Why you should be worried if your internet provider is in Australia
Australian government started enforcing data retention law on October 13, 2015,
According to the new law, Australian phone and internet providers have to store internet user data for two years.- WHAT!? Not sure about you, but I use my computer like a diary and 2 years of data is … let’s just say – *^(*load of personal info.
The law is still not fully functional, because the costs of implementing it and running it are bonkers expensive. Now imagine my data and yours and… the data of millions of Australians, just sitting there – while telecom and government staff share, copy, move it around, file it, show to someone, mix it with census data… what can go wrong? Let’s just say hackers would love to and will likely try to find out.
Is there a way to protect yourself from getting your data stored? The answer is yes and most Australians know the secret. The magic trick – using a VPN (Virtual Private Network). Once the Australian government passed the mandatory data retention law – those in the know, went shopping for VPNs. The percentage of Australians using VPN services has gone through the roof, with NordVPN, one of major providers, gaining 300 percent more users in Australia.
VPN services have been a go to solution to avoid data retention laws
So, how does this VPN work? To put it simply: VPN hides (encrypts) your true internet identity. This means, your internet provider cannot see what you do online and cannot collect the data – because… it cannot see it. The tech speak: “Connecting to a VPN server would make your IP address and any data you enter into your computer invisible to a third party.” A VPN encrypts your data (while some VPNs are even capable of encrypting it twice) acting like a tunnel that hides your real internet provider assigned IP address.
Bonus: this tool also allows you to unblock popular websites and services that are unavailable in Australia (i.e. US Netflix or BBC iPlayer).
VPNs have become mainstream in Australia, but there is a division between ‘techy’ people, who jumped on VPN bandwagon as soon as the word got out about the mandatory data retention. On the other hand, there are less technologically-oriented Aussies, who would like to protect their online browsing, but mistakenly consider the process to be too complex and thus stay unprotected.
Here are some main VPN selection criteria to keep in mind for novices, and a refresher for professional technology lovers
- VPNs can and should be easy to use – choose a VPN that is user friendly. For example, NordVPN apps only ask you to log in (first time only) and press the ON button. The apps will then choose the fastest server to connect to, in a country of your choice. That’s all it takes to hide your IP address and to start safe browsing.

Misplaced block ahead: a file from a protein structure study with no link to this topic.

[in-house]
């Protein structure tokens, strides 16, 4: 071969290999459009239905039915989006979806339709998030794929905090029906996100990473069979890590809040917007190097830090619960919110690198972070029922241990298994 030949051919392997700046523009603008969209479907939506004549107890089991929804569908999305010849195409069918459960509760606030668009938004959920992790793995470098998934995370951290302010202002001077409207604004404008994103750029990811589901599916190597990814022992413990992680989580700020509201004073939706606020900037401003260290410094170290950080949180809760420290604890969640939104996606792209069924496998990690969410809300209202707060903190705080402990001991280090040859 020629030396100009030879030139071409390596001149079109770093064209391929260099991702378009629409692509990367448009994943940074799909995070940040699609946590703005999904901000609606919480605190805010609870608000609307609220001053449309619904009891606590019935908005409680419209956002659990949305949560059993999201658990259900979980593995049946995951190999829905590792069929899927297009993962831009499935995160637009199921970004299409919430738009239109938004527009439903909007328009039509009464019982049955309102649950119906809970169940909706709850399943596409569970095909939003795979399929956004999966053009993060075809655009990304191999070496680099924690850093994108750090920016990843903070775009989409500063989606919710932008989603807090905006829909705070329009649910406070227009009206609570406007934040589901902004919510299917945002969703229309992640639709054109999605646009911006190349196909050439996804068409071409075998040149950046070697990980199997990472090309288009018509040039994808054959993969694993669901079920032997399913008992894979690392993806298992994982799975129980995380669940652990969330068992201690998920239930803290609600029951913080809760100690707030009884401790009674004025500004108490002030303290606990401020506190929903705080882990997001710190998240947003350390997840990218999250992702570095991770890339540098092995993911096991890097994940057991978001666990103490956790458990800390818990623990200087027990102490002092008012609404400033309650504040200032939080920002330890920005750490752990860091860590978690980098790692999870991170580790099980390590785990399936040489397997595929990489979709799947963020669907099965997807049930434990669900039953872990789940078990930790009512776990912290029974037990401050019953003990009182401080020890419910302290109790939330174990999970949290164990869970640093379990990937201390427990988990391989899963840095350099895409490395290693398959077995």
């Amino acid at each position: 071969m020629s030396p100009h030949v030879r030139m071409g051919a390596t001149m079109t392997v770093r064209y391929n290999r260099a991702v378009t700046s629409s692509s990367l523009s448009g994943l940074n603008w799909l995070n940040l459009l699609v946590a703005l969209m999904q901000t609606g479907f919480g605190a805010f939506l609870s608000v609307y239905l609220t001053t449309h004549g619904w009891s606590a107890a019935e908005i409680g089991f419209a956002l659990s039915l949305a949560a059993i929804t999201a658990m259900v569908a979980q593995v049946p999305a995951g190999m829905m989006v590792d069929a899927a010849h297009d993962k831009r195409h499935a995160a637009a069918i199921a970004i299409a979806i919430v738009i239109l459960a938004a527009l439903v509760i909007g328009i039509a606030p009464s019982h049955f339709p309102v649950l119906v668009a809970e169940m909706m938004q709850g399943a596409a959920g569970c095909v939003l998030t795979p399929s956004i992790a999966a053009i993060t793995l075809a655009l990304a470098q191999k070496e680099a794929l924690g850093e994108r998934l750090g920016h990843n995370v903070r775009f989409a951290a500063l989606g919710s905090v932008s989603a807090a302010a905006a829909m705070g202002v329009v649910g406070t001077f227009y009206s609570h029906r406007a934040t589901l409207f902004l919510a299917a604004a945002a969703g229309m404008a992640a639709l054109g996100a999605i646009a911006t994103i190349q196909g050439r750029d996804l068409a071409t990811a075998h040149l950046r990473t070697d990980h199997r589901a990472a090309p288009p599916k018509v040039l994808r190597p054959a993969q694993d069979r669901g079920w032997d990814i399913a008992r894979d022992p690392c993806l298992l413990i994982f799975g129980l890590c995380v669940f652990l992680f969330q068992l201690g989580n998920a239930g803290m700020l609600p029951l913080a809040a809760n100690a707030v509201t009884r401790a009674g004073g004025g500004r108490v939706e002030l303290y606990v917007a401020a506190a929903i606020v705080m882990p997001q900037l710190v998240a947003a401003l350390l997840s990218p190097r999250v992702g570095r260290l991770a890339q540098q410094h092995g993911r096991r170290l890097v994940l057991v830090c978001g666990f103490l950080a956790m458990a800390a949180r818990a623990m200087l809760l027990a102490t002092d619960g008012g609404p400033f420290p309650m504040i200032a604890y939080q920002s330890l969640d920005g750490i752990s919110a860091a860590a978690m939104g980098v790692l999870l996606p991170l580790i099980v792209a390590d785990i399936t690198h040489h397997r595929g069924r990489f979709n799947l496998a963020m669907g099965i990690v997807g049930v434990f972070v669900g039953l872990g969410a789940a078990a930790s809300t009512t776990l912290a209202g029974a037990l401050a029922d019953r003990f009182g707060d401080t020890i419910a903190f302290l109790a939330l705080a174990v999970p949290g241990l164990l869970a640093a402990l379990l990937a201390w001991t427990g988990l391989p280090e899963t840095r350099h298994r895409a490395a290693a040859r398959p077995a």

- Strong No Logs Policy. Most VPN service providers are required by their country’s government to keep logs on users’ activity, such as their true IP address, date and time the server was accessed and information searched while connected to the internet. It’s therefore important to find out in which country your VPN provider is registered. Even if some providers claim not to keep any logs, they must do so as they are required by their country’s government.
- Strong security protocol. Make sure your VPN provider offers one of the latest strong security protocols, such as OpenVPN or IKEv2/IPsec, which are the safest protocols on the market at the moment.
- Extra security features. Look for extra security features, such as Double VPN encryption that uses two servers to encrypt your data for extra safety. If you torrent, it is great to get a VPN that offers ‘kill-switch’ possibilities, which turns off P2P and other programs as a fail-safe solution if there is an unexpected VPN service interruption.
- Beware of free VPN service providers. Free VPN providers do not necessarily provide highest quality security measures. A VPN service needs to pay for the server maintenance, staffing and operational costs and in itself cannot be free. Free VPNs typically rely on third party advertisers to cover the costs. Often they are free proxy services, marketed as a VPN service, when in fact proxies are not encrypted (they just change your IP address, but do not hide/encrypt it).
VPNs, like NordVPN are becoming the future in the world of tightening online security, and soon using a VPN will be as common as going online. It’s advisable to enter this new era with some essential knowledge about what a VPN is and how to choose one in the growing cybersecurity market.
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